It's always worth going through Ella May Davidson's negatives another time. This detail is from an image of Stanley Rock at Koberg Beach. The foreground was poorly exposed and poorly framed, but she happened to catch a steamer at the Whote Salmon dock at the base of Dock Grade. I've only seen one other good image of this dock, also from Ms. Davidson.
This image is circa 1916. By 1924 this image would be bisected by the Hood River-White Salmon Bridge. The location of the dock was roughly where the White Salmon Park and Ride is now located, just west of the treaty rights fishing site. When the bridge was first constructed it landed right near this dock location. It was straightened out in 1937 to prepare for the rising waters behind the Bonneville Dam.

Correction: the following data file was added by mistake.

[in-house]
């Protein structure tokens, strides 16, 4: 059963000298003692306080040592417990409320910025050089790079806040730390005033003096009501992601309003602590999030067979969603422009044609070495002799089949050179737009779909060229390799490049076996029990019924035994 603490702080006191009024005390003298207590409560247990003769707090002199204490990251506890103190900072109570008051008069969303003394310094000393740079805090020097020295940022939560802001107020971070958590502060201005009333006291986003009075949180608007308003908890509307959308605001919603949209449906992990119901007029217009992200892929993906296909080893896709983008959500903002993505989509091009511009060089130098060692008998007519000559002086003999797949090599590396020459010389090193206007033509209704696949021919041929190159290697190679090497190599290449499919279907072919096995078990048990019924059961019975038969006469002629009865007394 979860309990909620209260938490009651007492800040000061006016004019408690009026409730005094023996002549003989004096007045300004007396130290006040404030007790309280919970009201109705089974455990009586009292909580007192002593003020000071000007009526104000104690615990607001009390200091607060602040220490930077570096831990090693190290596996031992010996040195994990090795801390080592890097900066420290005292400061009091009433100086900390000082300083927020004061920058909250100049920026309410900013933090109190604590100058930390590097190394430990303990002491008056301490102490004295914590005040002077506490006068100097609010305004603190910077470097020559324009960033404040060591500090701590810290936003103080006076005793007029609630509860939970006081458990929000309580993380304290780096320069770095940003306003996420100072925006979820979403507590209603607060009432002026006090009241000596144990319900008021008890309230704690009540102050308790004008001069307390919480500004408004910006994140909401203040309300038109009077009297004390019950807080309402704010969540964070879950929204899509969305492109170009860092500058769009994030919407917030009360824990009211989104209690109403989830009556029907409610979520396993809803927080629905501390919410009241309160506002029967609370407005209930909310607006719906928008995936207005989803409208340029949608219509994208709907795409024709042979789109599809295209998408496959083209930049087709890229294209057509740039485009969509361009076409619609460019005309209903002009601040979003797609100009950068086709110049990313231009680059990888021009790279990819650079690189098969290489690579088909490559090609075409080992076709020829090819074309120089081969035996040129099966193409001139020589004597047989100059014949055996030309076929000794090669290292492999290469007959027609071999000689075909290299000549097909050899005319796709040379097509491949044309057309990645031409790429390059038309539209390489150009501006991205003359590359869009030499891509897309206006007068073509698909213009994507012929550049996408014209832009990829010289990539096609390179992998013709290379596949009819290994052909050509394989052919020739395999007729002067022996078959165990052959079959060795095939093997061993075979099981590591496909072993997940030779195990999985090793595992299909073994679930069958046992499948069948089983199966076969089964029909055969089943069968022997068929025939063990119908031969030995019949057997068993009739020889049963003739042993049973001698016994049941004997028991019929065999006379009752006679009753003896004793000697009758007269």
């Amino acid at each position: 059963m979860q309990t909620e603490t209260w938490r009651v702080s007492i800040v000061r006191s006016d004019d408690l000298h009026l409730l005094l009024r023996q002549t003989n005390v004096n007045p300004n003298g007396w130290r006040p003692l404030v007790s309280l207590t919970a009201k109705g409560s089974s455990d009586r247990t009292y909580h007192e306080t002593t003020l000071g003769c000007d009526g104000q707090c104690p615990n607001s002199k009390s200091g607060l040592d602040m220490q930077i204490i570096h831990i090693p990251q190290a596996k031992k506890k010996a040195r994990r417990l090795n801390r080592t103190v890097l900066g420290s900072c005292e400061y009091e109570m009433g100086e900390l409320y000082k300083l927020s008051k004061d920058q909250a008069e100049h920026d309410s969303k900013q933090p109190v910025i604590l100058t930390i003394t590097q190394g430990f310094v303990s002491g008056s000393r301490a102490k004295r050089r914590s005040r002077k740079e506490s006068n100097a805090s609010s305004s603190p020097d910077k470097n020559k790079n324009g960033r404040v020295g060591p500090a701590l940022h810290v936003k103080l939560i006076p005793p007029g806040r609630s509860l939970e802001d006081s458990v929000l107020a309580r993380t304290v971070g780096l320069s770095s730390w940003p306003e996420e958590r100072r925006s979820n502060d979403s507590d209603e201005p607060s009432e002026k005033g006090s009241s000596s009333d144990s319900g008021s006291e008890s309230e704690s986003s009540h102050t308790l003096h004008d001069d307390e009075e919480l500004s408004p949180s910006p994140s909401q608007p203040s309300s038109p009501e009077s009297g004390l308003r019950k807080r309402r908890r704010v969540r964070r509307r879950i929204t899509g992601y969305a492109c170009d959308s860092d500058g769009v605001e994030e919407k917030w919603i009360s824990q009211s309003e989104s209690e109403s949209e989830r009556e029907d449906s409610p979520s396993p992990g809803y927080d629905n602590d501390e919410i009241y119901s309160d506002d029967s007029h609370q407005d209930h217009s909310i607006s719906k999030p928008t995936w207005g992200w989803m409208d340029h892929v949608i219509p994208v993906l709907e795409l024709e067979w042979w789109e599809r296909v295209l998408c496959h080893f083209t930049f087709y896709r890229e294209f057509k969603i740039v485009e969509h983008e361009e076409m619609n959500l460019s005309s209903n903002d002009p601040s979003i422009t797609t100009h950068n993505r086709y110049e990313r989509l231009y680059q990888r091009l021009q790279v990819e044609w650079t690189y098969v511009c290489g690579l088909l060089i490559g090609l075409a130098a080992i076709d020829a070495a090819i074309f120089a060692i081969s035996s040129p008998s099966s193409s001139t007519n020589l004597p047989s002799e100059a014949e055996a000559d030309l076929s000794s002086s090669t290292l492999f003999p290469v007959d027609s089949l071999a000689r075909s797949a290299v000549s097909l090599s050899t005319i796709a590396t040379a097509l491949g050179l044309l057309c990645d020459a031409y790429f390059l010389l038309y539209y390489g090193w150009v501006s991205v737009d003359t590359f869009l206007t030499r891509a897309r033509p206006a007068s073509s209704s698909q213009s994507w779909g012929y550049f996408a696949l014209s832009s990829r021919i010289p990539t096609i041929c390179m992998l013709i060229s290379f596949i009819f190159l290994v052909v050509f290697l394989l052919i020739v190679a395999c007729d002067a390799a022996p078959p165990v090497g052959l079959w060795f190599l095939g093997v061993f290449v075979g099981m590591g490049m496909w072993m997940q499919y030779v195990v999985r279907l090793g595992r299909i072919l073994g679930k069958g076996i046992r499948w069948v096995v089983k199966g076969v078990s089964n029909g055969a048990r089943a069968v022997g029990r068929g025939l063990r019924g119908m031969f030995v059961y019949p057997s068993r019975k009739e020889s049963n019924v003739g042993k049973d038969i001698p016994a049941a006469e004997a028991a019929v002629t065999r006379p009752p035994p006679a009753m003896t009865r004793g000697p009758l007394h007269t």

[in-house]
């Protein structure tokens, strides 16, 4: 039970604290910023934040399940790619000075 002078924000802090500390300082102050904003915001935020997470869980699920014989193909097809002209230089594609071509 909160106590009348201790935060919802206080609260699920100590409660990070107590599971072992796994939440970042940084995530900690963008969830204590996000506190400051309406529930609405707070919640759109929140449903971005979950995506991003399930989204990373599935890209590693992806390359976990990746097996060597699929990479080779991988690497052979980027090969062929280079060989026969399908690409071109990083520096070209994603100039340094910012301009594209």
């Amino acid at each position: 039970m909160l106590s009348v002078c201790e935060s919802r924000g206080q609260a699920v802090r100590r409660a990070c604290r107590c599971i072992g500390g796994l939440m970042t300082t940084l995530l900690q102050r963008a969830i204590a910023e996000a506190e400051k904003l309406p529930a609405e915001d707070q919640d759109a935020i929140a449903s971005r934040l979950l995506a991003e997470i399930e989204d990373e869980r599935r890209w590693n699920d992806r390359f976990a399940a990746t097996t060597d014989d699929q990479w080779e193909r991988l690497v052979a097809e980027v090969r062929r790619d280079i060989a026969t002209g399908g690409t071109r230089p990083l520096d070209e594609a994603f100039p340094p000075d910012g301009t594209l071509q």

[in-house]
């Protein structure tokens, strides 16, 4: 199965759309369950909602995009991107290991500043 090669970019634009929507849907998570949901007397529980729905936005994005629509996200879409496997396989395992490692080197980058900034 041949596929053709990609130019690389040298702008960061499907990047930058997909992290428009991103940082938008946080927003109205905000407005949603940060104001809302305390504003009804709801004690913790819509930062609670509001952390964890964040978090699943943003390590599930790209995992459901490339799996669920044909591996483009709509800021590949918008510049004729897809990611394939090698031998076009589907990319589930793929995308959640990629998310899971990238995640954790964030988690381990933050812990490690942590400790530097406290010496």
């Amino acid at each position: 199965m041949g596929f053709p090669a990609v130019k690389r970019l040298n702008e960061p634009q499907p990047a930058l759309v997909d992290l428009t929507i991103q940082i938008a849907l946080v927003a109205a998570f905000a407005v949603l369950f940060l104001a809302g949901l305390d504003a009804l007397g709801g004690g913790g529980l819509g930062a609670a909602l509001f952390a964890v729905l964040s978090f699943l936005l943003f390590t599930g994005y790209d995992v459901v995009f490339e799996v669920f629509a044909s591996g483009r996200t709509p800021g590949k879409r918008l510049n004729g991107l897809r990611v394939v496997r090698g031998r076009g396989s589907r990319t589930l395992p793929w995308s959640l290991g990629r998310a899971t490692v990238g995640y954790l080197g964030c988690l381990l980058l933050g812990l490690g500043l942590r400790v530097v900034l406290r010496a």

You can see the fan rock up on the bluff which is known as Chief Waubish, who according to Klickitat legend was thrown against the cliff in anger by Koyoda, a representative of the Great Spirit.
Waubish was turned to stone. In punishment, the Great Spirit turned Koyoda into a small coyote.
The last time I made a point to look for the face of the chief, it was becoming covered by trees growing in front of it.
Thanks for the photo. I think White Salmon dock was more useable in the early years than Hood River because the Columbia was deeper on the north bank. Hood River was dependent on the river level and the sand bar.
L.E. on 11th September 2019 @ 10:23am